Mitch Trubisky Refuses to Go Quietly Into the Night

Dallas Cowboys v Chicago Bears
Dallas Cowboys v Chicago Bears / Dylan Buell/Getty Images

Mitch Trubisky tested how much slack was on the line for nine weeks this season. He pushed the boundaries of commitment, seeing just how deep he could drag the Chicago Bears before drastic measures to save the team from its anointed quarterback of the future were taken. His struggles served as a weekly interactive Boiling Points challenge for fans from Aurora to Orland Park.

Now, against long odds, Bears fans are waking up like Kevin McAllister and realizing they made Trubisky's struggles disappear. Or perhaps the third-year man out of North Carolina righted the ship himself. How it happened is immaterial. The point is, the mood has changed 180 degrees into something akin to two buddies sitting back and reflecting on how they've come through the lean times together to be high on the hog.

Let Kyle Brandt, who quite clearly slipped Fox's broadcast crew a few twenties to repeatedly mention his name on-air, sum it up for you:

Trubisky was once again stellar in Thursday night's do-or-die match against the Dallas Cowboys, completing 23 of 31 passes for 244 yards and three touchdowns. The dual-threat nature of his existence reared its head again and the fleet-footed signal caller amassed 63 yards and a score on the ground. Over the past two weeks, he's completing over 75 percent of his passes for 582 yards and a 6-2 TD/INT ratio.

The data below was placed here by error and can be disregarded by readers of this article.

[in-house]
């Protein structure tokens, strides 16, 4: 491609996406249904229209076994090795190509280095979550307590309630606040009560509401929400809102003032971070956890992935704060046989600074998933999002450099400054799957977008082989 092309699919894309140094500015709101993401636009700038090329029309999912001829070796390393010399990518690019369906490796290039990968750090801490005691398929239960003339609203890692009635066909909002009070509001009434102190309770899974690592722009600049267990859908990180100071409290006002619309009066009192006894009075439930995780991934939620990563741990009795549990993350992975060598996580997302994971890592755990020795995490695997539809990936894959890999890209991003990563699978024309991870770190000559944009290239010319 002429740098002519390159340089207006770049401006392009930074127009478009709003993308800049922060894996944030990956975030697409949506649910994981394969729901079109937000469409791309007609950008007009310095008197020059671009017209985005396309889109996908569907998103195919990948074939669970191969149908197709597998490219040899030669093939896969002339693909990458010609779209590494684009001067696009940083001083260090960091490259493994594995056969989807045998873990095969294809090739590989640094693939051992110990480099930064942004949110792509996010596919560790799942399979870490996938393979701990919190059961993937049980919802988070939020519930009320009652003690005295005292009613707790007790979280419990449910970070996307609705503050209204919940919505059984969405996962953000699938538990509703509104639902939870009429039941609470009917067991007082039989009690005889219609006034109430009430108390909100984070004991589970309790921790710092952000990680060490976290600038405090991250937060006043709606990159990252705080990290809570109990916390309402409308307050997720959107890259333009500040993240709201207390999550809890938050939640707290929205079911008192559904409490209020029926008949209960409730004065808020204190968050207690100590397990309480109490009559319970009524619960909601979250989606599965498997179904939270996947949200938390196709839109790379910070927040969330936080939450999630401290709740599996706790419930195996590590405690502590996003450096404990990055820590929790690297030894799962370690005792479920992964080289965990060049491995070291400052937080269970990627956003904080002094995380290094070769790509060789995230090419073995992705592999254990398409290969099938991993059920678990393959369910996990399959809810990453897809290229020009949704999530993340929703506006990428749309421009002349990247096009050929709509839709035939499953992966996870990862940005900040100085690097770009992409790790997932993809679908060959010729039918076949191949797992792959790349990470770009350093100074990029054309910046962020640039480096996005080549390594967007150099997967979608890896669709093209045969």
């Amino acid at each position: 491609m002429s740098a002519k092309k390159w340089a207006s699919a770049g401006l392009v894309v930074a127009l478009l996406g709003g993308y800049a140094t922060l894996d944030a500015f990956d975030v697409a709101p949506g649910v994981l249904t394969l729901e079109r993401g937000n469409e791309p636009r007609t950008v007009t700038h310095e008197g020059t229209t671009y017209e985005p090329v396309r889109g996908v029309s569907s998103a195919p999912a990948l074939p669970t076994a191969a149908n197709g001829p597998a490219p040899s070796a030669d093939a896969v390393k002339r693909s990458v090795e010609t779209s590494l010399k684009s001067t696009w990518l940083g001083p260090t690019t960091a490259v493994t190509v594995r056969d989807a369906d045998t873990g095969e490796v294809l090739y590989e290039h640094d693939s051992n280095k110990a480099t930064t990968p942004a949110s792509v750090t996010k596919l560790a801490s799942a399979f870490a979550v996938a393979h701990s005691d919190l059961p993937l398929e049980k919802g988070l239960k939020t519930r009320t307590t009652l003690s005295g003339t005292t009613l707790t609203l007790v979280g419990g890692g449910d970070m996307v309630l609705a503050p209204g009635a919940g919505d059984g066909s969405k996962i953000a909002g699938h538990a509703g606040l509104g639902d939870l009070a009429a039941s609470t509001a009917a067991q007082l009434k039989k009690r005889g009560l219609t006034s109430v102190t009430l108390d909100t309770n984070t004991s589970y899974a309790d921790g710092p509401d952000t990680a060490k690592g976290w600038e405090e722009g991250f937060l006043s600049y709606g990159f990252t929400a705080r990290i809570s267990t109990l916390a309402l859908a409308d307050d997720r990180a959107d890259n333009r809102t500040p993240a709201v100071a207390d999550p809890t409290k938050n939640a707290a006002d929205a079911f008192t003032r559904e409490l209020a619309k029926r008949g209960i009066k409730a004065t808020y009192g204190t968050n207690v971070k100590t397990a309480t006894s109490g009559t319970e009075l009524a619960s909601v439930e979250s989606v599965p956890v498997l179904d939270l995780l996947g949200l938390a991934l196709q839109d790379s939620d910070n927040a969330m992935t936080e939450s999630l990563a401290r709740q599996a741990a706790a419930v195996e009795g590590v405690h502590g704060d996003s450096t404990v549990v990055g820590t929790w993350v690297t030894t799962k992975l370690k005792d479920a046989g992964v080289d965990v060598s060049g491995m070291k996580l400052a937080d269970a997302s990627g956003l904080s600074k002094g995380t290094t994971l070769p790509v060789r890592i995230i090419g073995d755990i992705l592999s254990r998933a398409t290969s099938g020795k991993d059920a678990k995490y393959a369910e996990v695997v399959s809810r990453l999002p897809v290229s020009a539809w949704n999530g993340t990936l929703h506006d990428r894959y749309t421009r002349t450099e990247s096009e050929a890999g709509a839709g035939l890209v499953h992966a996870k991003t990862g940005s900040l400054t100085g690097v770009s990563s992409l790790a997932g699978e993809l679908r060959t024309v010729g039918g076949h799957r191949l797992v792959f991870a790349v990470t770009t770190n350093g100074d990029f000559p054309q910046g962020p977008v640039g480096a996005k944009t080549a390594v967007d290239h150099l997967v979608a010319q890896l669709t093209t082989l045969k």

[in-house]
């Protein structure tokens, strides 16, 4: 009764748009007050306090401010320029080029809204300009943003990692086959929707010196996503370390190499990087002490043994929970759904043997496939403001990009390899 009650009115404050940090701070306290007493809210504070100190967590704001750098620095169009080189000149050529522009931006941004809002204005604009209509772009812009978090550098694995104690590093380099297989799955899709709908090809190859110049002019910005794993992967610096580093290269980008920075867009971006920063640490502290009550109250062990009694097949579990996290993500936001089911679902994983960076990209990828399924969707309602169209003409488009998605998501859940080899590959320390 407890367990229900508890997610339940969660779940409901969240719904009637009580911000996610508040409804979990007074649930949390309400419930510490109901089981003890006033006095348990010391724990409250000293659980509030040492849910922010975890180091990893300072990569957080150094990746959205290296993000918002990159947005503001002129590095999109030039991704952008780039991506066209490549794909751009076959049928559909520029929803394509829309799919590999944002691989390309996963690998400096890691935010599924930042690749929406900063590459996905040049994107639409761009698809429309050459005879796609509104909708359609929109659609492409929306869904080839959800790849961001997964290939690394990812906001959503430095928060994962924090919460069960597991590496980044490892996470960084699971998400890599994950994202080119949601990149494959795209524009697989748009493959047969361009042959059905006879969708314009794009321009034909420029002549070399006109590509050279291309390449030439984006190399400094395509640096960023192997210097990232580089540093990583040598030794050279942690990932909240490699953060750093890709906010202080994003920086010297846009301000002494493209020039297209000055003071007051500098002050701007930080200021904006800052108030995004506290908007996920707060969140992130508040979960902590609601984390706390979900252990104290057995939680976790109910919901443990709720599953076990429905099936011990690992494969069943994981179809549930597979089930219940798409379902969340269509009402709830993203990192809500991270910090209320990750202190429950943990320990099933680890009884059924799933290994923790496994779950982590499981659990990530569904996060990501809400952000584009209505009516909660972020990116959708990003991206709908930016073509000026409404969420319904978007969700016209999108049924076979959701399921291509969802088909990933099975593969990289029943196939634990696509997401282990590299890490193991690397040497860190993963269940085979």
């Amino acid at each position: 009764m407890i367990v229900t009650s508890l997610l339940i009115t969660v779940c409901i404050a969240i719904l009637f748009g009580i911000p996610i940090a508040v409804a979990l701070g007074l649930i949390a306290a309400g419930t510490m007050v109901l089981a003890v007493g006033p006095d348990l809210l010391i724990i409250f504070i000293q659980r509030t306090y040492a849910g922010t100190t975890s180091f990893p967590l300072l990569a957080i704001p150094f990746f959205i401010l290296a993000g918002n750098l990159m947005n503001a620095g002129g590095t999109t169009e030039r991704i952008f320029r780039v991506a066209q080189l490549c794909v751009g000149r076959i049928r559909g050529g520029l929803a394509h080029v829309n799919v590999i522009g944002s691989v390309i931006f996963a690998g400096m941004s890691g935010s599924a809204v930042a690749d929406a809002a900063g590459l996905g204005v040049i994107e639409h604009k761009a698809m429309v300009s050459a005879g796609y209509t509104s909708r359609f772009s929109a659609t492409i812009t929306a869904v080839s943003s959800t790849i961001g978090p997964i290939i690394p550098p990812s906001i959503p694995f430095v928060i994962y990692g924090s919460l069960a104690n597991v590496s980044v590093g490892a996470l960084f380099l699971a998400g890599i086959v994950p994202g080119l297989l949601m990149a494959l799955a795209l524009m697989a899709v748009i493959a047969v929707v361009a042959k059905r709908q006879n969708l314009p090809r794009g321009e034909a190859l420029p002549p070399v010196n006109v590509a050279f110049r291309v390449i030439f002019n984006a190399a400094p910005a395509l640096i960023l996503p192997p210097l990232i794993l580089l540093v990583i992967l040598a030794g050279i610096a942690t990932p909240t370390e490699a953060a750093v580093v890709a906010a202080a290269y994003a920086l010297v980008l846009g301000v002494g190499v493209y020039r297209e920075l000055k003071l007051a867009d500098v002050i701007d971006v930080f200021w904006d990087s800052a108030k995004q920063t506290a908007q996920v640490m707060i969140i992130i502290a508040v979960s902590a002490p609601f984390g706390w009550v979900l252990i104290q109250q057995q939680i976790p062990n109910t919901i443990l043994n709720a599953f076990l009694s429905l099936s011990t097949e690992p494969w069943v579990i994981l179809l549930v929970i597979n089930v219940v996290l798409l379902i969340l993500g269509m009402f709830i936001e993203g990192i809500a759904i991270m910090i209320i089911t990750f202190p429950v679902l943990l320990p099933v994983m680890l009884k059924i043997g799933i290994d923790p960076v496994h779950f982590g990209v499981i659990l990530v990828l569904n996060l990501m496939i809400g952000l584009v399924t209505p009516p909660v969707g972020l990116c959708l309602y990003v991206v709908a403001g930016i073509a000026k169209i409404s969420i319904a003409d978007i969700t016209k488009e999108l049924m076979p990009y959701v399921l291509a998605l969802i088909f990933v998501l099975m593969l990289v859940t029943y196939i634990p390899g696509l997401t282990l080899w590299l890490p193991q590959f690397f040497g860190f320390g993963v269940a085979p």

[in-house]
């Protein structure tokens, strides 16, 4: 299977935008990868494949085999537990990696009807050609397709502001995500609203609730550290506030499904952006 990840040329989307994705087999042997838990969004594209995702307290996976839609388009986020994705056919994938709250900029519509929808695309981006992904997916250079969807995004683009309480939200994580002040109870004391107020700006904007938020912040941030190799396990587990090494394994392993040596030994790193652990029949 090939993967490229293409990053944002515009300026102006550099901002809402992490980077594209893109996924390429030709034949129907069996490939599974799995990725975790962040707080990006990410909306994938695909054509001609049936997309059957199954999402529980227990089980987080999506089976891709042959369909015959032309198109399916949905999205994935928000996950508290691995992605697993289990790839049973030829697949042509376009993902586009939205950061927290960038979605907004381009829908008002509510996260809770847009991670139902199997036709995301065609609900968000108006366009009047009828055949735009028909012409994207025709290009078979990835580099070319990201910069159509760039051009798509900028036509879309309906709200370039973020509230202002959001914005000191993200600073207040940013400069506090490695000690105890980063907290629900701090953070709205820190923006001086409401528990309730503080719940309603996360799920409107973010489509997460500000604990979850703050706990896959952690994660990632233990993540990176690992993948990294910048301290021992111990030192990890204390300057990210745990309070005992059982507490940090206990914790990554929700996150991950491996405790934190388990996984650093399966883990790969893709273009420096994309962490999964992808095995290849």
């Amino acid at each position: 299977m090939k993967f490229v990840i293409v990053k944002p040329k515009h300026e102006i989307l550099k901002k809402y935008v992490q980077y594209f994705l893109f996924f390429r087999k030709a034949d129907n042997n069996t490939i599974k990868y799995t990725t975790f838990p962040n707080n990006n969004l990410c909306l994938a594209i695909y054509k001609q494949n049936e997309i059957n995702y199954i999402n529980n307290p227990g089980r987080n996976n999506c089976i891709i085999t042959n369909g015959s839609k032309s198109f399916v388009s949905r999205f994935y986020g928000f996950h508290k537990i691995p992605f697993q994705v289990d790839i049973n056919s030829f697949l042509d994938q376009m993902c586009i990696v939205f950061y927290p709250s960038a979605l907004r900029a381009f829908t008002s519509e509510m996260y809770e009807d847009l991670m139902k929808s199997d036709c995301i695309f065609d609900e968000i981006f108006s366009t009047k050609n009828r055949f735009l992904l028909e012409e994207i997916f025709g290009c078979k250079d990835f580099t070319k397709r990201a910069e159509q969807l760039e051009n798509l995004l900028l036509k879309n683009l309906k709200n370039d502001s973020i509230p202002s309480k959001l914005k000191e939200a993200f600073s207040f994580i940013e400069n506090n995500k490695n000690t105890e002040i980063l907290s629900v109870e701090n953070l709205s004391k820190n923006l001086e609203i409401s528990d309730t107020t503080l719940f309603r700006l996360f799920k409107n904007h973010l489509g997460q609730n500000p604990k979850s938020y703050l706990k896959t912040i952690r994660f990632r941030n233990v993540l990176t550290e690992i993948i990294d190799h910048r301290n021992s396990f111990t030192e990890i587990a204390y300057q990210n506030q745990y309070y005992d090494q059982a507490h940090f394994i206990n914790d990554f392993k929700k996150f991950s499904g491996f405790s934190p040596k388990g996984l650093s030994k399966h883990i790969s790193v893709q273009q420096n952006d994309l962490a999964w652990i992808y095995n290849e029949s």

Chicago's three-game winning streak has kept hopes alive for a Wild Card berth and helped quell what felt like an overwhelming tide of negativity directed toward quarterback, coach, and front office alike.

Trubisky and everyone else was careening toward a cliff with no discernible escape hatch. It turns out that the answer was inside him all along. He just needed to realize that, dammit, the player who helped guide a postseason run last season was still there in that No. 10 uniform. He just needed to believe. Insert your bad Hallmark holiday trope here.

Or have six hundred thousand fans ask for an early Christmas present in the form of competent play. Again, the why isn't important here. It's the who and what.

Trubisky is, for the time being, steering the narrative away from a dark place. This may be a redemption story or it may be Final Destination -- in that he can only delay the inevitable result. The next three weeks will go a long way in showing which adventure he's chosen.